A Day When I Love my Job

Every once in a while I have one of those rejuvenating, terrific shifts that makes me glad I’m an Emergency Physician.  Tonight was one of those, and I needed it.

My very first patient, who I saw before I even got my shoe covers on, was a massively injured man involved in an MVA.  Open leg fracture, tubed on the scene, helo crew report no BP but a pulse of about 130 until they landed.

In the ED, no pulse upon arrival, so CPR started and blood squished in as fast as the Level 1 would squeeze.   CXR was normal, leg splinted, and a pulse returned, pretty much simultaneously.  Patient emergently to OR for laparotomy.  More later.

Literally my second patient was a (very) senior who had yet another of his syncopal episodes, which resulted in a face plant.  Unfortunately, it also came with the inability to move his arms (but not his legs) per the sending hospital (the patient was a transfer).  By the time he got to me (not on a SoluMedrol drip) his movement and sensation were back to normal.  However, we’ve had odder transfers, so a repeat CT was ordered to confirm whether a fracture exists (arrived with paper printouts of his CT’s), and an MRI to look at the spinal cord of the neck to look for damage there.  Oh, and this poor fellow with recurrent syncope has an artificial heart valve, so his INR is >4.  Goody.  More to follow.

My third very sick patient was in an MVA, and the helo crew said ‘we don’t know driver or passenger, we don’t know ejected or not; intubated on scene, no drugs, but ‘Tachy‘; has a BP on arrival.  Obvious limb fracture.  Fluids given, initial CXR shows all but the third rib broken on one side, bilateral scapular fractures, C2/3/4 fracture, astonishing pelvic fracture with bladder injury due to the markedly displaced acetabular fracture.  Bilateral chest tubes, fluids, and off to the scanner.

The next patient to come in was cared for by a colleague, and also had a c-spine fracture.  So, at one time there were three patients in our ED with c-spine fractures.  The neurosurgeon was busy, to say the least.

Patient One had an emergency laparotomy, which was grossly negative per the surgeon.  Apparently lost his blood volume through the leg fracture.

Patient Two had fractures of C6 on the CT, and the MRI shows no cord injury, but does show both the anterior and posterior longitudinal ligaments are ruptured.  (Those provide the stability of the spine on motion; when torn, the inherent stability of the spine is gone).  Off to the neuro ICU.

Patient three has a huge liver fracture in addition to the other injuries, and is off to the trauma ICU.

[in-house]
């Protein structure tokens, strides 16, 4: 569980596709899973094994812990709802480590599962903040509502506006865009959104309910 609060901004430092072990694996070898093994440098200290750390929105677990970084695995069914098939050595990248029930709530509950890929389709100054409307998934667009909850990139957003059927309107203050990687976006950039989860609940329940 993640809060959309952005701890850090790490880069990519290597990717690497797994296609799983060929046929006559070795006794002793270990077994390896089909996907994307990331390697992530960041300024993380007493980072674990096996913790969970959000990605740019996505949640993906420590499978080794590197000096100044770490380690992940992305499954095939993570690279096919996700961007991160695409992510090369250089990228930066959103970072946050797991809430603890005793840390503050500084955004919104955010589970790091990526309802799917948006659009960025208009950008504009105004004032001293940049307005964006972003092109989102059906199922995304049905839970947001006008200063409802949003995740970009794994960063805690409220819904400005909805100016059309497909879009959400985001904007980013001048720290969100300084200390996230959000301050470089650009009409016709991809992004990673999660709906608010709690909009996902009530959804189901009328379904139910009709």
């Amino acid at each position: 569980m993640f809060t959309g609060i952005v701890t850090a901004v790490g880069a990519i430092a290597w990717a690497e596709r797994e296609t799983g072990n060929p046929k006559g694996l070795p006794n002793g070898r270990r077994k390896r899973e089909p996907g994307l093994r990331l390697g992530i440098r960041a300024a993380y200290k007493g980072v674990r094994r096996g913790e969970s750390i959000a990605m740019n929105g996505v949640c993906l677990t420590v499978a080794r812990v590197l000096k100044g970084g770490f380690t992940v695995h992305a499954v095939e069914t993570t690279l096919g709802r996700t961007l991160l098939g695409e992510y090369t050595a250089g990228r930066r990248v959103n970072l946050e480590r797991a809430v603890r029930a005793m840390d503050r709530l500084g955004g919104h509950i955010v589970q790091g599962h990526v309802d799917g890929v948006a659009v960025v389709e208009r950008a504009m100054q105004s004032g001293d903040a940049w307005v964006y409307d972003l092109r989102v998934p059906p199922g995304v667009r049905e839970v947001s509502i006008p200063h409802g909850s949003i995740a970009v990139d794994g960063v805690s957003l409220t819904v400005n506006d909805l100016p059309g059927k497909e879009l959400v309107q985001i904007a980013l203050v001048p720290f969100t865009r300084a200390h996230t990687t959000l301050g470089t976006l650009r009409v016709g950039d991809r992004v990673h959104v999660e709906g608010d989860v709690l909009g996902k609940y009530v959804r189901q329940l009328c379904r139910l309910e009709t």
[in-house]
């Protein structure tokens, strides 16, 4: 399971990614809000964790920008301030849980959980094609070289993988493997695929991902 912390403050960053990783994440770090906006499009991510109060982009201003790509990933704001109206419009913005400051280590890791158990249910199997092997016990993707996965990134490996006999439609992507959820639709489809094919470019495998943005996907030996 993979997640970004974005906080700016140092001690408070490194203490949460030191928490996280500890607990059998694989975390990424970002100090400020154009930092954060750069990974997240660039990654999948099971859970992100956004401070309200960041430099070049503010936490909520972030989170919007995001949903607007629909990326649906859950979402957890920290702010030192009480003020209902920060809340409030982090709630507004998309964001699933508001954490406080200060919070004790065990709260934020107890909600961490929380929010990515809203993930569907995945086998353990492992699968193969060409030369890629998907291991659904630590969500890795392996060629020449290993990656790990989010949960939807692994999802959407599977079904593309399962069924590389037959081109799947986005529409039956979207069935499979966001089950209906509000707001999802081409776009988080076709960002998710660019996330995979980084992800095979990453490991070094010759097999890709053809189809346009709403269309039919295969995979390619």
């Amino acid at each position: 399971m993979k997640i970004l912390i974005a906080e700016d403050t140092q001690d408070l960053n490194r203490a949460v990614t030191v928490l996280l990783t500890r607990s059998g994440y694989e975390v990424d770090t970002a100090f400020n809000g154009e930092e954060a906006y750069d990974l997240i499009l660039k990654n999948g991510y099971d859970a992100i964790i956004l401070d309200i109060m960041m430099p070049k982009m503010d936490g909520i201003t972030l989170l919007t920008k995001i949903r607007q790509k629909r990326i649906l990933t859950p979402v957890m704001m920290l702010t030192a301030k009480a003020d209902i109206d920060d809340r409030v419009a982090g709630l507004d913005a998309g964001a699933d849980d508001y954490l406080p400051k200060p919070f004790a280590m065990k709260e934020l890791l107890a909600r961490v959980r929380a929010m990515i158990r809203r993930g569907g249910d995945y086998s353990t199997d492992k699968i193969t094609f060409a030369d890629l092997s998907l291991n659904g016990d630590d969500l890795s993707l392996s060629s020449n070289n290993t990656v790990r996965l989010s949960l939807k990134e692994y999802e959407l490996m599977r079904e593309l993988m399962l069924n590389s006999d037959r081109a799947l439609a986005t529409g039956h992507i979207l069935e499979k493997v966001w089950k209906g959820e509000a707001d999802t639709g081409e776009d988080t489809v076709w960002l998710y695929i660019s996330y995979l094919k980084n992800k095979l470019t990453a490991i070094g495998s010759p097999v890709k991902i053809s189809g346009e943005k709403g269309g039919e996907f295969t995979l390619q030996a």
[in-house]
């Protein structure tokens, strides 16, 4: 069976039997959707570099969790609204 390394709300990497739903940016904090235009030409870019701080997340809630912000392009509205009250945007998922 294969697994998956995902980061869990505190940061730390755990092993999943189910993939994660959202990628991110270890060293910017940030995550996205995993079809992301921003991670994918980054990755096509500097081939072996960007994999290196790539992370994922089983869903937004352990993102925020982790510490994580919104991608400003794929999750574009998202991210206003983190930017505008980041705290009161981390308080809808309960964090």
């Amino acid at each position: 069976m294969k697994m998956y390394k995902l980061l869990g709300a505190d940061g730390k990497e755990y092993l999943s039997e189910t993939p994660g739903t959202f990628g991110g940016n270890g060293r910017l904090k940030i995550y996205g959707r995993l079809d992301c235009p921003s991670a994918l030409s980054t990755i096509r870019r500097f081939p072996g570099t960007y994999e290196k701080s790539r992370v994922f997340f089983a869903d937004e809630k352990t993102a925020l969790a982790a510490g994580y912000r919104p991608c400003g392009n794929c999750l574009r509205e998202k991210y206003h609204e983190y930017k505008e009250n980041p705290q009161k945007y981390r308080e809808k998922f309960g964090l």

In the first two hours of my shift I’ve done more acute-care medicine than in a literal month of shifts, and it feels good.  Occasionally I wonder about my career path, and today is one of the days I’m glad I’m an Emergency Physician.


  1. Mrs. Fred says:


  2. Bad Shift says:

    Nice when all the acute stuff happens one shift, and then all the runny noses happen another shift. What I have trouble with is going from MVA/stroke/acute stuff to a patient with a minor complaint who is indignant about the wait.

  3. Anonymous says:

    I agree with bad shift! A while ago (on a night I wasn’t working), we had a huge line of angry people demanding to know why they weren’t being seen RIGHT NOW, who strangely didn’t shut up and sit down when it became clear the entire staff of our little centre was handling a cardiac arrest in the parking lot (in the snow).

  4. MyssiAnn says:

    Hats off, Doc. You’ve made a difference in a lot of people’s world’s this week.

  5. TheNewGuy says:

    People who complain about the wait time simply needed to be reminded that this isn’t a clinic, there are no appointments, and the sicker patients go to the front of the line. Come to the ER with a minor complaint and you could wait eight hours… Sorry, but that’s the way it is.

    Such people are part-and-parcel of EM practice… right next to the drug seekers who view the ER as a giant all-you-can-eat buffet of controlled substances.

    Goes with the territory.

  6. Jim in Texas says:

    Can you tell if the MVA’s had being wearing seat belts? Did airbags prevent worse injuries?

    It’s scary to consider that even with seatbelts and airbags that injuries of this kind can happen.

  7. Both my very badly injured patients were in MVA’s and it’s unknown whether or not they were wearing belts. However, from the descriptions of the vehicles, it’s unlikely any passive restraint system would have lessened their injuries (ie, the cars they were in either completely disintegrated or were wrapped around them like a ball).


  1. GruntDoc says:

    Welcome D Magazine/Frontburner Readers

    GruntDoc got a Link from the D Magazine online presence, which I frankly didn’t know existed:  DMagazine: Frontburner. Look around, enjoy!  Here’s the post they linked to. (Is it odd that I refer to my blog in the third person?)…